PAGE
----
For the reasons set forth in the affidavit filed therewith, the plaintiff prays for the appointment of a receiver for collecting the assets due to the suit rice mill from others and for payment of the debts due to others and do other acts.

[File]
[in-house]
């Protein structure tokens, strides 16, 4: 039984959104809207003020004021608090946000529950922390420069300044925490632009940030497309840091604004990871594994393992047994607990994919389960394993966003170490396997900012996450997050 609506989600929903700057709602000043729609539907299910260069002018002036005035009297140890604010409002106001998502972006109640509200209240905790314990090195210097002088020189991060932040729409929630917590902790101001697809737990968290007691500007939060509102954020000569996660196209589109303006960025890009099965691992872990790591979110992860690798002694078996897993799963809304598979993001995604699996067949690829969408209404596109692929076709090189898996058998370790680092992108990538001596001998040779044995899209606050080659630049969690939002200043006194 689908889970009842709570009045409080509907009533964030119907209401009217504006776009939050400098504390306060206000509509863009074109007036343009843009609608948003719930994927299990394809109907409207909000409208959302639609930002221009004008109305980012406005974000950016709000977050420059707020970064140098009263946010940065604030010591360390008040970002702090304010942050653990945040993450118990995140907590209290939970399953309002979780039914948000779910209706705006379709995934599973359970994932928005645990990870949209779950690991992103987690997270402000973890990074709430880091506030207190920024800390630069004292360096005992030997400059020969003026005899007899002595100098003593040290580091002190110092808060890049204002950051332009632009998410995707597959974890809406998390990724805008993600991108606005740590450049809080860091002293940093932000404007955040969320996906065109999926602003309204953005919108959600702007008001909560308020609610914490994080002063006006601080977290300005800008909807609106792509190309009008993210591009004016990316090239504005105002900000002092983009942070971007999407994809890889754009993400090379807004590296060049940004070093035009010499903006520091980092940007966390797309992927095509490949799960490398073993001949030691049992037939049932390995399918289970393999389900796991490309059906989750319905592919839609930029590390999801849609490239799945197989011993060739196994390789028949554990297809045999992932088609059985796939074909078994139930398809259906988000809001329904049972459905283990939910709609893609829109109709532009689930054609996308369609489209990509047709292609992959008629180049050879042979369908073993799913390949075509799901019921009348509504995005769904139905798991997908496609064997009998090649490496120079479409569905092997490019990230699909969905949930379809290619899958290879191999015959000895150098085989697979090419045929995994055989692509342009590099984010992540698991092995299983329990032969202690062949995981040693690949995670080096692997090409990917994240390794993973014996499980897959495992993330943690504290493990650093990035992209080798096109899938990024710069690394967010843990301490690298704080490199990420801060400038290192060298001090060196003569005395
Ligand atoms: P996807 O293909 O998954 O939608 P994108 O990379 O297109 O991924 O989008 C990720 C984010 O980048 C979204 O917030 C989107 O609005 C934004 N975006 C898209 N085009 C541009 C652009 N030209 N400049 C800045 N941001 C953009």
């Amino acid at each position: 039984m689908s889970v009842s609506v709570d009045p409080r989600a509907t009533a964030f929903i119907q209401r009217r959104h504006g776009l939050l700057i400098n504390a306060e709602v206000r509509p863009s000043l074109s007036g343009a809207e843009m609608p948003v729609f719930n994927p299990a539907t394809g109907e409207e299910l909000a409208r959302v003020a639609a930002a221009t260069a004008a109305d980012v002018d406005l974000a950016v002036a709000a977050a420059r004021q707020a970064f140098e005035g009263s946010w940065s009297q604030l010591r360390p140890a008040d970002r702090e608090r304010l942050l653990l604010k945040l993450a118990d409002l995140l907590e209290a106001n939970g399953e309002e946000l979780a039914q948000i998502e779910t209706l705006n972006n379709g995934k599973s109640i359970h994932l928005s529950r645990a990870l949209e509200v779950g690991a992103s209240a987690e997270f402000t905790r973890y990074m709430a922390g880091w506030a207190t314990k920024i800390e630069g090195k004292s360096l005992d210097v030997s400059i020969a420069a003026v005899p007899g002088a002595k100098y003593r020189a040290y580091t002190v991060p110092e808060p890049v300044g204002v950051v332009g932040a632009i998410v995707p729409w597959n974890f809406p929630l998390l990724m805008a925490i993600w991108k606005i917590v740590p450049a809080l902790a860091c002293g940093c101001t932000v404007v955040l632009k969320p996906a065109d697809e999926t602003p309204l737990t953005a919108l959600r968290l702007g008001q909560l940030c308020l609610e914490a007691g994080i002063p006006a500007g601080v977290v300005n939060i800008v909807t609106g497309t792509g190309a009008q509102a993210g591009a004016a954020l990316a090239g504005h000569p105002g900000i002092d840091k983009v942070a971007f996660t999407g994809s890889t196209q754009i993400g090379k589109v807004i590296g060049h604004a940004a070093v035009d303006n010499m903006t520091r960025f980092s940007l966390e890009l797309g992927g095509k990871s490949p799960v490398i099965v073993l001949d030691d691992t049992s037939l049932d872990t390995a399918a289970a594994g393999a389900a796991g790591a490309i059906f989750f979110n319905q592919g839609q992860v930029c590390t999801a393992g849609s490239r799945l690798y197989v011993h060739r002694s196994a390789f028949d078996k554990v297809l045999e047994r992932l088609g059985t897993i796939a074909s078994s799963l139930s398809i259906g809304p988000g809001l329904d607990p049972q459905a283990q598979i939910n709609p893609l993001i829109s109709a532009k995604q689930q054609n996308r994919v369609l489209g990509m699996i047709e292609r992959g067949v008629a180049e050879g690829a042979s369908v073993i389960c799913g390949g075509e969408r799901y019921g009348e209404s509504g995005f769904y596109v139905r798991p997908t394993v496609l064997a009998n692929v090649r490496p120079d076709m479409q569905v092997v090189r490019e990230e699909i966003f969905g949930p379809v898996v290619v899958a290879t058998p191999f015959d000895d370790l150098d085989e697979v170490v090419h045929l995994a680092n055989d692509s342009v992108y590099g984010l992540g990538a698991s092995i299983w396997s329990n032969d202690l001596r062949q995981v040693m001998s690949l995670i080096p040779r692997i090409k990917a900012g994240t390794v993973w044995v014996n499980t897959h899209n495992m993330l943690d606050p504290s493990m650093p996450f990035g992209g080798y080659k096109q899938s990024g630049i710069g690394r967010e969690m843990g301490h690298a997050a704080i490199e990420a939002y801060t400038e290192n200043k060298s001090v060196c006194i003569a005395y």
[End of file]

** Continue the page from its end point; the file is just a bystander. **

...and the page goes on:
4. The first defendant in paragraph 3 of his counter-affidavit filed therein stated that in the matter of recovery of the assets due to the firm and in the matter of payment of the debts due by the firm he would carefully attend to them without allowing them to be barred by time and he would recover the debt by filing suits, etc. On the strength of the undertaking given by the first defendant the plaintiff agreed to the appointment of the first defendant as receiver. The order of the Court was ' first defendant appointed receiver accordingly', that is. in accordance with the terms of the petition. Therefore the effect of this appointment was that the first defendant was appointed receiver for collecting the assets due to the suit rice Krishnayya mill from others and for payment of the debts due to others Seetha and to do other acts which I interpret as meaning all acts ramayya, necessary and incidental for the realisation of the assets and for the payment of debts due by the firm. This was on the 5th October, 1923. The first defendant was discharged from the office of the receiver on the 19th February, 1929. It was during this interval that Ex. F came into existence. The recitals in Ex. F are to the effect that the plaintiff pressed for payment of the debt on the ground that it would be barred by limitation but as the first defendant had not the account books before him, as he could not verify the amount due and as soon as the account books were received from Court he would pay the principal and interest which may be found due in accordance with the account without having any regard to limitation. There can be no doubt that this letter operates as an acknowledgment of liability. The question is whether the first defendant as receiver is entitled to acknowledge this debt, and if so, would it save the suit from being barred by limitation even as against the second defendant? The order appointing receiver distinctly authorises the receiver to make payments of the debts due to others by the firm. If the receiver had made a part payment, it would certainly be within the scope of his authority though the effect of it might be to stop the statute of limitation from running. In Hale, In re: Lilley v. Foad (1899) 2Ch. 107 a question arose whether a part payment made by a receiver who was authorised to make payments under a statute towards the debt due in respect of the estate of a mortgagor would save an action to recover the debt from the bar of limitation. The Court of Appeal held in that case that it would and Sir F.H. Jeune, one of the learned judges who took part in the appeal, remarked thus: